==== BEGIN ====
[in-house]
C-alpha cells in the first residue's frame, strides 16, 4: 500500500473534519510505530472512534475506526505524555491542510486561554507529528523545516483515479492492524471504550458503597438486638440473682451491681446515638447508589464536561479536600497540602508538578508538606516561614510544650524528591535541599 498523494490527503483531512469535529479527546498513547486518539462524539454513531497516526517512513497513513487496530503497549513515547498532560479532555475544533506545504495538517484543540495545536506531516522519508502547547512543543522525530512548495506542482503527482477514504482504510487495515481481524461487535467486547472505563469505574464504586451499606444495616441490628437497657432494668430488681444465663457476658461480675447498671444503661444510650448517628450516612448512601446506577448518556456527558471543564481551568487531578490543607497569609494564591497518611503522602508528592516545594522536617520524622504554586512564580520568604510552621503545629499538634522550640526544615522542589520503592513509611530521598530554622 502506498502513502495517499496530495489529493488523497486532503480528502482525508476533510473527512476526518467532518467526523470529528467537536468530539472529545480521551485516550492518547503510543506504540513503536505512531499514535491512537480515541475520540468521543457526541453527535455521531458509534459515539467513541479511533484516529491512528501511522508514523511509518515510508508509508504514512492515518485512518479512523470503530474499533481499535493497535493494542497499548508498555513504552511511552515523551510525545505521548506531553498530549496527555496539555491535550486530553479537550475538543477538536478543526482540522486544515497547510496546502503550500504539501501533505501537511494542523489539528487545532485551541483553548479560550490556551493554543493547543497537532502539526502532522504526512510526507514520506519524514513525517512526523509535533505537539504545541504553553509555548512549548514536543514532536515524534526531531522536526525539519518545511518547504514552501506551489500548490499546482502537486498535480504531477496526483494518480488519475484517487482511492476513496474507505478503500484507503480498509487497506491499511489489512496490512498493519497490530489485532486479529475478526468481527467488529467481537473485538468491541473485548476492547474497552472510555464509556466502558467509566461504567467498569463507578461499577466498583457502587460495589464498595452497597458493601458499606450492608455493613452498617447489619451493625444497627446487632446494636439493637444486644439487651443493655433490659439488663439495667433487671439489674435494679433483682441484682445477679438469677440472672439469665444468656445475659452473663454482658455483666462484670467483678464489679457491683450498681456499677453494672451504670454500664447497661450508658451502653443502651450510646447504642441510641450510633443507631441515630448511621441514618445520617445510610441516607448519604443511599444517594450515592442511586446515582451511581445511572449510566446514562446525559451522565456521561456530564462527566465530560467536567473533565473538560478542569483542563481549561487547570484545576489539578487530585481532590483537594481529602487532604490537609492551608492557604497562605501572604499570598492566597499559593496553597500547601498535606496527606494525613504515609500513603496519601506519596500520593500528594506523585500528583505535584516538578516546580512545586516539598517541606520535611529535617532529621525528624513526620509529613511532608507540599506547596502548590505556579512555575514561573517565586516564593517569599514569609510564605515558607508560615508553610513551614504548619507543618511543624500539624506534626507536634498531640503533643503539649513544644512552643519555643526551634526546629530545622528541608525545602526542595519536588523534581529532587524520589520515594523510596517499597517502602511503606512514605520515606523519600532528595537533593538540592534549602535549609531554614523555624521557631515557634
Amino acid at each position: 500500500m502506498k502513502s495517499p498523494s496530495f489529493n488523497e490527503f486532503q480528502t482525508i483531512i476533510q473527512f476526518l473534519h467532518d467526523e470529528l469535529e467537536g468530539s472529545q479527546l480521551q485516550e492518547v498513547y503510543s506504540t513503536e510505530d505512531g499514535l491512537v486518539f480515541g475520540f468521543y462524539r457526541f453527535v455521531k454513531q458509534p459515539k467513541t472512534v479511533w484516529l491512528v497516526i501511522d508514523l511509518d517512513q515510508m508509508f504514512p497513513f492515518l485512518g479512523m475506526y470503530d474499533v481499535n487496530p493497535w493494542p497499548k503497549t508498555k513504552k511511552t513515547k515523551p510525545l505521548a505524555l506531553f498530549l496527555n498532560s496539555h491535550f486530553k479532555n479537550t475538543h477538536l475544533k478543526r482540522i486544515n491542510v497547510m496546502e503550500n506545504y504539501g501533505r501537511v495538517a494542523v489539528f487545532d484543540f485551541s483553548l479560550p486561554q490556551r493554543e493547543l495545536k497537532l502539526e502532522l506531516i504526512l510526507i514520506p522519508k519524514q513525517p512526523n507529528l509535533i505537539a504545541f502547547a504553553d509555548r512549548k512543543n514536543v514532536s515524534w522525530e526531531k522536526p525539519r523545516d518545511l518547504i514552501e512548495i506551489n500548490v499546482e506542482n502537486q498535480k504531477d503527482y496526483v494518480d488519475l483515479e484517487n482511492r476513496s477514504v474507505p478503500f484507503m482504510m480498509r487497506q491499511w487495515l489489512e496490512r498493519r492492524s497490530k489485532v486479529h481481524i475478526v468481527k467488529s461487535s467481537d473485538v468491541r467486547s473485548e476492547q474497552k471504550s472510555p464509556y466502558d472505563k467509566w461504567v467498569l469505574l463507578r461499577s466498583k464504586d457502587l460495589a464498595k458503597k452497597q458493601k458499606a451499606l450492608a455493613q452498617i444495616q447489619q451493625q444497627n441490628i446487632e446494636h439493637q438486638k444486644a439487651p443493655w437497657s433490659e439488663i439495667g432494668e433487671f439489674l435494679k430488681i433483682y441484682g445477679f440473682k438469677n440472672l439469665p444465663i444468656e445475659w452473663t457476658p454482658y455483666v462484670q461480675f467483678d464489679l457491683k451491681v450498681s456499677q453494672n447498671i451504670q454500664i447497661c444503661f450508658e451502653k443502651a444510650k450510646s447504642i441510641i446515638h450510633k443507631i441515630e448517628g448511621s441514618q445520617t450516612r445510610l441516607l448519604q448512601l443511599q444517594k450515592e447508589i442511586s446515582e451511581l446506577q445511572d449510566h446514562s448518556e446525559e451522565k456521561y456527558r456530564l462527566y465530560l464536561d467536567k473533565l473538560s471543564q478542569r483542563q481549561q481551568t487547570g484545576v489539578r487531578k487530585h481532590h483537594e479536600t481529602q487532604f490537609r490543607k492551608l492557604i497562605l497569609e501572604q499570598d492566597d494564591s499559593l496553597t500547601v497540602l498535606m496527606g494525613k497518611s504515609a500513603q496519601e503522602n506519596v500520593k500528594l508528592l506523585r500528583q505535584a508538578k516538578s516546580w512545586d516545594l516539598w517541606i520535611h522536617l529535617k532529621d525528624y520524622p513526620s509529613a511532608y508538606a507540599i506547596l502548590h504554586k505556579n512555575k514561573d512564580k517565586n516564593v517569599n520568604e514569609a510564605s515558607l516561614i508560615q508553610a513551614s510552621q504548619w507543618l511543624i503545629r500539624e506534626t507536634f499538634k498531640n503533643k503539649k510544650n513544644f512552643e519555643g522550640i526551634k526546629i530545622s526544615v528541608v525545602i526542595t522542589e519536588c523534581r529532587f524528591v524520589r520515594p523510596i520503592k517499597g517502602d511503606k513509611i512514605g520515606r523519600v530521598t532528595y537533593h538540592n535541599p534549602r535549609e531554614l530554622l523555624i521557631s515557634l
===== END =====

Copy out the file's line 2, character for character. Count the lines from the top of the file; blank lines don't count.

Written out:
C-alpha cells in the first residue's frame, strides 16, 4: 500500500473534519510505530472512534475506526505524555491542510486561554507529528523545516483515479492492524471504550458503597438486638440473682451491681446515638447508589464536561479536600497540602508538578508538606516561614510544650524528591535541599 498523494490527503483531512469535529479527546498513547486518539462524539454513531497516526517512513497513513487496530503497549513515547498532560479532555475544533506545504495538517484543540495545536506531516522519508502547547512543543522525530512548495506542482503527482477514504482504510487495515481481524461487535467486547472505563469505574464504586451499606444495616441490628437497657432494668430488681444465663457476658461480675447498671444503661444510650448517628450516612448512601446506577448518556456527558471543564481551568487531578490543607497569609494564591497518611503522602508528592516545594522536617520524622504554586512564580520568604510552621503545629499538634522550640526544615522542589520503592513509611530521598530554622 502506498502513502495517499496530495489529493488523497486532503480528502482525508476533510473527512476526518467532518467526523470529528467537536468530539472529545480521551485516550492518547503510543506504540513503536505512531499514535491512537480515541475520540468521543457526541453527535455521531458509534459515539467513541479511533484516529491512528501511522508514523511509518515510508508509508504514512492515518485512518479512523470503530474499533481499535493497535493494542497499548508498555513504552511511552515523551510525545505521548506531553498530549496527555496539555491535550486530553479537550475538543477538536478543526482540522486544515497547510496546502503550500504539501501533505501537511494542523489539528487545532485551541483553548479560550490556551493554543493547543497537532502539526502532522504526512510526507514520506519524514513525517512526523509535533505537539504545541504553553509555548512549548514536543514532536515524534526531531522536526525539519518545511518547504514552501506551489500548490499546482502537486498535480504531477496526483494518480488519475484517487482511492476513496474507505478503500484507503480498509487497506491499511489489512496490512498493519497490530489485532486479529475478526468481527467488529467481537473485538468491541473485548476492547474497552472510555464509556466502558467509566461504567467498569463507578461499577466498583457502587460495589464498595452497597458493601458499606450492608455493613452498617447489619451493625444497627446487632446494636439493637444486644439487651443493655433490659439488663439495667433487671439489674435494679433483682441484682445477679438469677440472672439469665444468656445475659452473663454482658455483666462484670467483678464489679457491683450498681456499677453494672451504670454500664447497661450508658451502653443502651450510646447504642441510641450510633443507631441515630448511621441514618445520617445510610441516607448519604443511599444517594450515592442511586446515582451511581445511572449510566446514562446525559451522565456521561456530564462527566465530560467536567473533565473538560478542569483542563481549561487547570484545576489539578487530585481532590483537594481529602487532604490537609492551608492557604497562605501572604499570598492566597499559593496553597500547601498535606496527606494525613504515609500513603496519601506519596500520593500528594506523585500528583505535584516538578516546580512545586516539598517541606520535611529535617532529621525528624513526620509529613511532608507540599506547596502548590505556579512555575514561573517565586516564593517569599514569609510564605515558607508560615508553610513551614504548619507543618511543624500539624506534626507536634498531640503533643503539649513544644512552643519555643526551634526546629530545622528541608525545602526542595519536588523534581529532587524520589520515594523510596517499597517502602511503606512514605520515606523519600532528595537533593538540592534549602535549609531554614523555624521557631515557634